10. The claim with which I am concerned is a separate claim, based upon conduct which the claimant describes in its [draft] Particulars of Claim as ``the Threatened Mass Picketing''. The basis for that description lies in the pre-action correspondence.

  11. On May Day a posting appeared on the union's Facebook page in these terms:

    ``In the spirit of International Workers' Day UVW is proud to confirm that as well as continuing to fight for trade union rights and a living wage at Top Shop, the cleaners at the Barbican Centre, the Science Museum and 100 Wood Street have all decided to take official strike action over proposed redundancies, refusal to pay a living wage and refusal to provide occupational sick pay.

    The times are changing.

    The time for justice has come.

    Up the workers!''

  12. On 4 May 2016 Mr Elia emailed Simon Judge of the claimants giving notice of a ``potential trade dispute'' over the proposed redundancies at Wood St. Mr Elia asserted that any dismissal for redundancy would be automatically unfair as a matter of law. He described the proposed redundancies as ``unfair, unlawful and unnecessary'' and gave notice that a trade dispute would ensue in the absence of a satisfactory response. The claimant replied through its solicitors that it ``does not recognise a Trade Union'' and as such would not be entering into negotiation with the union in relation to Wood St. Mr Elia responded at 17:13:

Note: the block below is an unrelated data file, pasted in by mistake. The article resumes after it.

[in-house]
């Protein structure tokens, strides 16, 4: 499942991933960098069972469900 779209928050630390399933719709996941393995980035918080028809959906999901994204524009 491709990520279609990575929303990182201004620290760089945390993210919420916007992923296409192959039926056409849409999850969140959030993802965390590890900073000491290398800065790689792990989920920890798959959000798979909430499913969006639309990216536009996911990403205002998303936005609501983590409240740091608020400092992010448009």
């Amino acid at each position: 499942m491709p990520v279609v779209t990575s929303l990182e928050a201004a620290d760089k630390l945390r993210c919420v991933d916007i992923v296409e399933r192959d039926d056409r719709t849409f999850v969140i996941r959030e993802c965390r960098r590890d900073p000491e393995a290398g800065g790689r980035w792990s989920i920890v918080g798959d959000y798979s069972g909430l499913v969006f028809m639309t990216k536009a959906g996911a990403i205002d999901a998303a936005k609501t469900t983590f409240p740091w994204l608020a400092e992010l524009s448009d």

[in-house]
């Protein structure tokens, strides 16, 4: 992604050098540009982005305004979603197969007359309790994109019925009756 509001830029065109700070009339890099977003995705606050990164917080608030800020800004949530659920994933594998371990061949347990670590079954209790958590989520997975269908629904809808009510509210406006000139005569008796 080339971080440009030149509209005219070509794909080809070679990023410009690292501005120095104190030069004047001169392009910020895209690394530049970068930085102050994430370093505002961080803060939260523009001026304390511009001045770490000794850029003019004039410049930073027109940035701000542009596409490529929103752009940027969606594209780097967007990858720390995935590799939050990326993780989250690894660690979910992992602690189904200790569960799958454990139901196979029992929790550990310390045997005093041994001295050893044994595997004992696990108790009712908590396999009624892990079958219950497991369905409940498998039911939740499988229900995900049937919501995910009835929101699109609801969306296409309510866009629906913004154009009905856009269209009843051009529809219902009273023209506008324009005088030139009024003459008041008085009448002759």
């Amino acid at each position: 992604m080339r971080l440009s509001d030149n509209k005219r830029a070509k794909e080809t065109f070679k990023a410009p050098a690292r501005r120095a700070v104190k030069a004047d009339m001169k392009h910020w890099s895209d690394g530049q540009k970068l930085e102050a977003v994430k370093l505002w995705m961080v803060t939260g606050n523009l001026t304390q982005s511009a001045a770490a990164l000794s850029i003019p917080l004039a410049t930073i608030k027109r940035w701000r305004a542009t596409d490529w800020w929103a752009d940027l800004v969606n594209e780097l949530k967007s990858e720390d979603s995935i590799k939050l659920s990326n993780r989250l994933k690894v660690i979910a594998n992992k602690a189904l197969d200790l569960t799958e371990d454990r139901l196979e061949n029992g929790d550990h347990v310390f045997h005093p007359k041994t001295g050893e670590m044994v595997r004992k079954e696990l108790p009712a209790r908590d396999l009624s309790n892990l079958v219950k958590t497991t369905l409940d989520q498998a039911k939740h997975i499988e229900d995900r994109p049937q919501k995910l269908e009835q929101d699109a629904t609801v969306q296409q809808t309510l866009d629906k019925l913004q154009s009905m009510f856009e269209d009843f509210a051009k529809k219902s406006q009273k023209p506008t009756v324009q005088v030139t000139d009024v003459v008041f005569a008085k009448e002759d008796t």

``Firstly, UVW were not seeking to negotiate. As such any reference to a negotiation is a red herring.

    Secondly, the presence or absence of a recognition agreement is wholly irrelevant as to whether an employer talks, negotiates or consults with a trade union, all of which are always advisable for the sake of harmonious industrial relations...

    ... Fourthly, you have failed to provide a satisfactory response to our concerns regarding Thames Cleaning's proposed unlawful redundancies, and you are paying below the London Living Wage which currently stands at £9.40 per hour. This failure has led to a trade dispute situation...

    ... We will be balloting our members at 100 Wood Street for industrial action...

    ...I can confirm that UVW remains available for discussions, through the services of ACAS.''

  13. On 11 May 2016 at 18:51 Mr Elia emailed Mr Judge as follows, copying in personnel at Schroders and at two other corporate tenants of Wood St:

    ``Subject: URGENT: Cleaners to strike for a living wage and against unfair dismissals at 100 Wood Street (Notice of ballot for industrial action) ...